Funny how one sentence can pack such a wallop. The other day I received a flattering comment from Alzheimer’s Wife who writes an elegant blog about caring for her husband with advancing Alzheimer’s. I am pleased that she like my post of course. But all I can focus on and what I keep re-reading is the second half of her sentence, “and this really brings home my life about four or five years ago.”
Will I be living Alzheimer Wife’s far from easy life in four or five years? The scary thought I mostly try to avoid bubbles up. I have read her excellent, low-keyed but insightful blog about dealing with her husband’s advancing Alzheimer’s without quite connecting it to my life with Ralph.
I don’t want to worry about what is coming. I prefer the strange complacency of MCI Purgatory where Ralph and I carry on perfectly reasonable conversations (that we sometimes repeat word for word three or four times in less than an hour), and where Ralph functions responsibly within the parameters of his (increasingly restricted) routine. Where the doctors’ warnings about what lies down the road for Ralph don’t quite resonate as long as Ralph’s tests scores hold steady, even if holding steady means treading water with the help of Namenda and Donepezil.
In MCI Purgatory I can choose not to notice small, undefined changes: how after a burst of intense reading a few months ago, Ralph now barely looks at the pile of books beside his bed; how he no longer bothers to follow the thread of most television dramas, how his favorite activity has become sitting on the porch watching squirrels with his dog—well, to be honest porch sitting has always been one of Ralph’s favorite activities, but he used to sit there listening to talk radio gathering fodder to argue politics with me. The radio is still on but he doesn’t much listen, and we never argue because he agrees so easily with whatever I feel like pontificating about.
But Alzheimer’s Wife has forced me to think about the years to come, to wonder if I should be using this time better—working with more discipline on my writing, volunteering more actively in the community, travelling. I keep making those plans but have yet to follow through.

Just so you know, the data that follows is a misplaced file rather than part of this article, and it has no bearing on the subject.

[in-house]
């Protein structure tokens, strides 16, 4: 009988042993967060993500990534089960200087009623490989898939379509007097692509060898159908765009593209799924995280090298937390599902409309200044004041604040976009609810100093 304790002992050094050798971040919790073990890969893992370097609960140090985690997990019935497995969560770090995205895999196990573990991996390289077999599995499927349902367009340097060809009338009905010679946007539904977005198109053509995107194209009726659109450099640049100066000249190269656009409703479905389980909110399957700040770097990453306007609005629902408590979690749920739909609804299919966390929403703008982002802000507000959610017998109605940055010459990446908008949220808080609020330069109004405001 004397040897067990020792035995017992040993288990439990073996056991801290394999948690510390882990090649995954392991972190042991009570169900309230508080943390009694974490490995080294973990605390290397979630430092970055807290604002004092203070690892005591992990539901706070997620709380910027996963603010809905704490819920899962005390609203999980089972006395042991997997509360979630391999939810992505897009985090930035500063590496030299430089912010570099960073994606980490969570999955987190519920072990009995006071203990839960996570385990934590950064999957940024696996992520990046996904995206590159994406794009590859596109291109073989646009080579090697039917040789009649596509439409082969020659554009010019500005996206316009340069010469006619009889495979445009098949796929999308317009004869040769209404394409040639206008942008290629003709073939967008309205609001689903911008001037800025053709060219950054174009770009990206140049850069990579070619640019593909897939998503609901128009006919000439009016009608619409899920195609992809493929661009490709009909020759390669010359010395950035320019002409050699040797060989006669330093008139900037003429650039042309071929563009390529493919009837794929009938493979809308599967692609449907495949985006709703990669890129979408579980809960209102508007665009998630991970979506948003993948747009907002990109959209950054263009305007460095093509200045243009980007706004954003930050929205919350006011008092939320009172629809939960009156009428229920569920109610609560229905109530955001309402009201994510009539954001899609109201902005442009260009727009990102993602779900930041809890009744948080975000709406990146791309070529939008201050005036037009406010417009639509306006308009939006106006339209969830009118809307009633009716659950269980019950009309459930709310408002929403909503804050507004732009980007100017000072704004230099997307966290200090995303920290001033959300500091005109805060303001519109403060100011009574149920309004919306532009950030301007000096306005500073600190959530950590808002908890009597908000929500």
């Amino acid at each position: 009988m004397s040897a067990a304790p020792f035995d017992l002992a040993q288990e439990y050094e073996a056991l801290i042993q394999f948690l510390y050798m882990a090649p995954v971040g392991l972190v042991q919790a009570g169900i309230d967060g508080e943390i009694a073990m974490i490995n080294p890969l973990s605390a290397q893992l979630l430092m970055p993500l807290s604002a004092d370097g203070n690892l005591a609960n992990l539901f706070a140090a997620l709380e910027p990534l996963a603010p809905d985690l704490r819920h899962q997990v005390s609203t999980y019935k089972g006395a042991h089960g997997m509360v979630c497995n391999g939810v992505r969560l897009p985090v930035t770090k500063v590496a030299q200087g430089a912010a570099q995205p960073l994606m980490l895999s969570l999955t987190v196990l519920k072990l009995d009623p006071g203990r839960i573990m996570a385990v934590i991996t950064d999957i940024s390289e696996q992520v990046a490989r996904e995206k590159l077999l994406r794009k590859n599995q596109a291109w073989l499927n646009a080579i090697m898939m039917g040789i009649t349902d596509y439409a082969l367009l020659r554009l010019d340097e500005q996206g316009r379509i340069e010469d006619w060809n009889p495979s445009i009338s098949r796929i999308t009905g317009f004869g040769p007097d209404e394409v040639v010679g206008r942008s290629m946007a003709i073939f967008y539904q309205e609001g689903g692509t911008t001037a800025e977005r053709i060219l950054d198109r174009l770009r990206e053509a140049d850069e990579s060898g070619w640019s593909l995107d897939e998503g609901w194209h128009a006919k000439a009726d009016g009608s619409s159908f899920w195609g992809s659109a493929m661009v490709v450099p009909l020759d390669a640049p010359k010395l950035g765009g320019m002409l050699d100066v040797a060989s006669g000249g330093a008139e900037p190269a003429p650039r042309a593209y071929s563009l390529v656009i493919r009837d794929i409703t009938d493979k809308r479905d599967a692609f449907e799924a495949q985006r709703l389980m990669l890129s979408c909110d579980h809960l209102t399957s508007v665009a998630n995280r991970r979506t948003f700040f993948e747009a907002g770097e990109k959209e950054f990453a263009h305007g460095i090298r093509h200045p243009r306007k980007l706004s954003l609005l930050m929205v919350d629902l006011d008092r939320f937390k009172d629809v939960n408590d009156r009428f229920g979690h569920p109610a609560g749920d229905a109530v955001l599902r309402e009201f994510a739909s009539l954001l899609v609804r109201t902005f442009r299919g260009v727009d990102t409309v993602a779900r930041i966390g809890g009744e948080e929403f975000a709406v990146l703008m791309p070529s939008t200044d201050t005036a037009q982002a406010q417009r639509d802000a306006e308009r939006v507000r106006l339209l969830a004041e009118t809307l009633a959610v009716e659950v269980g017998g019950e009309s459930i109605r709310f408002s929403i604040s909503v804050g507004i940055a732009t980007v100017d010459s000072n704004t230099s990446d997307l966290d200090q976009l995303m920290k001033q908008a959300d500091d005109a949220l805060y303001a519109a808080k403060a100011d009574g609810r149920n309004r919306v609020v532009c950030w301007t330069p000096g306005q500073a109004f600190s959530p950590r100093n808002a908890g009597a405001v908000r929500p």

Mostly Ralph and I live in a kind of calm bubble of daily routine, many of those hours spent nearby but apart. I write down any activities or appointments he needs to complete on an erasable board. Then, while I take care of the loose ends of our business and avoid working on my third novel, he mows grass, does the chores we’ve set together, or sits on the porch.
The one ritual that defines us as a couple, that we still share almost exactly as we did thirty years ago or maybe with improvements, is morning coffee. When we first married, I didn’t drink coffee but made Ralph’s every morning because his first wife did (or he said she did). Eventually I started drinking it myself. Then once the kids were out of the house, Ralph and I started taking turns making it and bringing each other our first cup, then often our second. Morning coffee, Ralph is sharpest and most relaxed. We watch the birds through our uncurtained window, listen to NPR rest stories, talk. This when we discuss any issue I want Ralph to understand and remember, doctor’s appointments, financial decisions, anything about our kids, lately the preparations for my daughter’s upcoming wedding.
In four or five years will we still be able to share coffee? Alzheimer’s Wife can’t answer that question. No one can. But Ralph and I giving up morning coffee together is the Rubicon I dread crossing.